227 – Walkthrough Rehab Estimate–Step Two–Exterior

This week, we’re going to talk quoting rehab. When you go check out a house for the first time, you will need to do a quick walkthrough rehab estimate. In my case, when I get a house on my radar and go check it out, I spend ten minutes in the house at most and add up rough estimates of the numbers in my head–it’s not scientific, but it gives me a ballpark of what the rehab would cost. I’ve done this for many years, so my quick estimates are generally pretty spot on. I want to explain to you how I do this.

Today, I’m going to go through how I estimate costs for the rehab of the exterior of a property.

Before I go into this, I want to give a quick disclaimer: I live in Michigan where we have four very distinct seasons, and the way I look at the exterior of a house really depends on the season. This may not be the case for you.

I generally don’t spend a lot of money on exteriors. That said, any property must have curb appeal.

  1. I typically look at the roof first, because it has the biggest impact on whether or not the job is going to be profitable. If the roof needs to be replaced, I have to factor that in. Most of the houses I look at are around 900-1500 square feet. For a 1000 square foot house, I estimate that a complete tear-off the roof is going to cost me about $6,000. It might cost less, but I want to be conservative.
  2. In terms of landscaping, I don’t do a lot. If there are already bushes there, I do my best to make them look clean and presentable. If there’s no landscaping there, I create landscaping: I add hearty bushes and maybe some flowers for color. I generally don’t expect to spend more than $5o0-$600 on landscaping. It doesn’t need to be impressive, it just needs to look simple and clean.
  3. If the shutters are looking bad, I might paint them.
  4. If it’s a brick house, I’m ecstatic because it won’t need to be painted. If it’s wood-frame, I might need to paint it. I try to avoid it if I can just power-wash instead.
  5. When it comes to sidewalks and cement work, if it’s in halfway decent condition, it’s staying. In some cases, there might be trip hazards so I might have to replace some sections of the cement.
  6. Looking at a garage, I’m going to be less critical of the garage roof than I would be of the house roof. If it looks decent, it’s probably going to stay as is. Painting a garage is very rare. However, an attached garage pretty much has to follow the same rules as the main house.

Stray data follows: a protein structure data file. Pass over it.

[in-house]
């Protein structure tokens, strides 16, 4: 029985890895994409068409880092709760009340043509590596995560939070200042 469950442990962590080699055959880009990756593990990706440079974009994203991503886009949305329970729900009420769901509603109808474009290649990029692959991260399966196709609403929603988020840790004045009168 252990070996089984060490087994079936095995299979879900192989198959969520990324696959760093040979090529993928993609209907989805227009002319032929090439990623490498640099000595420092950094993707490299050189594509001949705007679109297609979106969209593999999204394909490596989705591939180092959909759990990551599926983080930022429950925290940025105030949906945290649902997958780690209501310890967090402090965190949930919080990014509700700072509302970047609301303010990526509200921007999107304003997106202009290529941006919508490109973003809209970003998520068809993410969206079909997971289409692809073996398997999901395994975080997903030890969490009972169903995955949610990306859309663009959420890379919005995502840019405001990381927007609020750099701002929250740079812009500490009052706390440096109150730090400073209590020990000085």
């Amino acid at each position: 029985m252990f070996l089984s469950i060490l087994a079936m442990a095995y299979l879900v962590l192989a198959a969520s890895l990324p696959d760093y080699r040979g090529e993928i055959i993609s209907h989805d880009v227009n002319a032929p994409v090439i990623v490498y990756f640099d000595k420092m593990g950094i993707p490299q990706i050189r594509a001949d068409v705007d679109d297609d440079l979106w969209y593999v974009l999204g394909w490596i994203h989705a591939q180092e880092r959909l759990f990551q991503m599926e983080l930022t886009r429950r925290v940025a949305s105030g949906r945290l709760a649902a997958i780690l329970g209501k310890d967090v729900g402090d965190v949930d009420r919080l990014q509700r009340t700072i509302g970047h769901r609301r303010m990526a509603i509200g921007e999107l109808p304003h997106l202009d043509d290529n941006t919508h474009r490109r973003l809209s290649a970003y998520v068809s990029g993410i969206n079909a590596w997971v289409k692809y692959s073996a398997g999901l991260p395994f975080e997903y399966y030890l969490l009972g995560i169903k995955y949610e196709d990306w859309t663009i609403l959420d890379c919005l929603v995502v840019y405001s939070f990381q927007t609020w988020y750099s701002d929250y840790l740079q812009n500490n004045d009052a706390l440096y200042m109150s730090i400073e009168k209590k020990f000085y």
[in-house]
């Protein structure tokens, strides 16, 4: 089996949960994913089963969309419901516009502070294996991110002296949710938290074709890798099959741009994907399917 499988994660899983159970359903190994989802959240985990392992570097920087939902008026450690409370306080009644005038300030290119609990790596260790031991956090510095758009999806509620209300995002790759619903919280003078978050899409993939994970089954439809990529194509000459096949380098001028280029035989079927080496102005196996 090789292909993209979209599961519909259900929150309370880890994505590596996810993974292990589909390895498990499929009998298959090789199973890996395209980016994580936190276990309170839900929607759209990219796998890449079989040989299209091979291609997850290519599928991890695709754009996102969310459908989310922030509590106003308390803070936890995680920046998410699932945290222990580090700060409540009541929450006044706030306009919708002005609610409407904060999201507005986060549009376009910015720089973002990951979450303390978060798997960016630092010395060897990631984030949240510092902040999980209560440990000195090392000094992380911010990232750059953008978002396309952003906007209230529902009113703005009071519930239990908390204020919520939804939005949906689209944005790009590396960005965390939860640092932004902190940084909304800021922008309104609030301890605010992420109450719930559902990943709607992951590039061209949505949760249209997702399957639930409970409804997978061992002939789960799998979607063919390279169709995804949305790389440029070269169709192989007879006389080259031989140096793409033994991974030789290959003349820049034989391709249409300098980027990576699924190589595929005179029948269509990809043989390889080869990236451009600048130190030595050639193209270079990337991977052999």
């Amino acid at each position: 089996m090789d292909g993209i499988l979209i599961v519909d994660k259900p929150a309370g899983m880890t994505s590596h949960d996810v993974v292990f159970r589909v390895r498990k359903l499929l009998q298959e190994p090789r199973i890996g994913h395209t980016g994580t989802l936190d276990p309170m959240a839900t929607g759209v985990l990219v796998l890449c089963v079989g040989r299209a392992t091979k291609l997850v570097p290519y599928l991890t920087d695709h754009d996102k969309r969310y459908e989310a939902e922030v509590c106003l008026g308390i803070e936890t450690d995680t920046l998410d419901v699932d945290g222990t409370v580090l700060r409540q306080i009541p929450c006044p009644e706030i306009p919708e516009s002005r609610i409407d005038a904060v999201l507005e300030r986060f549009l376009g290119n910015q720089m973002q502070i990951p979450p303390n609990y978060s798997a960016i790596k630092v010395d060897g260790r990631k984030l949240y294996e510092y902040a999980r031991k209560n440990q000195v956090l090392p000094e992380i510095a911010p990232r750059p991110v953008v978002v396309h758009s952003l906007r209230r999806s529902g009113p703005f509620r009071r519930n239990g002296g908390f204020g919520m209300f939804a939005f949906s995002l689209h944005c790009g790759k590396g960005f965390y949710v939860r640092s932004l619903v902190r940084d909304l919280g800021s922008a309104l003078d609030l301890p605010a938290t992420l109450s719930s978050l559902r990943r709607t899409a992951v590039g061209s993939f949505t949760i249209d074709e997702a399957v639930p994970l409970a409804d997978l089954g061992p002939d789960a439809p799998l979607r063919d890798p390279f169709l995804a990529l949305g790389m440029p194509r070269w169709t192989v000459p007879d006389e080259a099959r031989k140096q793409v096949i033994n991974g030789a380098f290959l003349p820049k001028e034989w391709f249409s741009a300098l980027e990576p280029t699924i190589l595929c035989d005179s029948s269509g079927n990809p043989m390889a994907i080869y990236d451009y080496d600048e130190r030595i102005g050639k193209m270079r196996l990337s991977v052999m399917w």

7. As far as the backyard goes, simple is the way I go. Backyards are usually not part of the curb appeal. I’m going to do more clean-up and removal than landscaping.

Everything I just said applies to the summer months, but during the winter months, while there might be fewer houses and buyers, landscaping is completely meaningless. Especially if you have a lot of snow on the ground, you can almost ignore the outside of the house. You can’t pour concrete or paint in the winter, so you can really save money on the outside. However, in most cases snow and ice is also covering the roof, and that’s a problem. If the roof is in bad condition, it needs to be replaced in any season. During your walkthrough, you should get up there with a shovel and scrape off some snow so you can see if the roof need to be replaced. Don’t try to get away with not replacing a roof that needs to be replaced.

As a general rule, keep the exterior simple and clean, and don’t spend too much money on it. Do what needs to be done, but don’t go crazy.

Tomorrow we are going to go through the interior of a house.

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2 Comments

  1. Coleman Nelson on 09/13/2014 at 5:24 PM

    Mike, thanks for walking us through this. How bad does a roof need to be for you to replace it on a flip? Say it’s 15-20 years old but is in decent shape with no leaks…just looks old. Would you replace it? Or if it’s stained? Or only if it is damaged and leaking? Thanks!

    • Mike Simmons on 09/15/2014 at 2:31 PM

      If the roof is not leaking and “looks” decent (no shingles peeling up, no visible distress) I will generally leave it.

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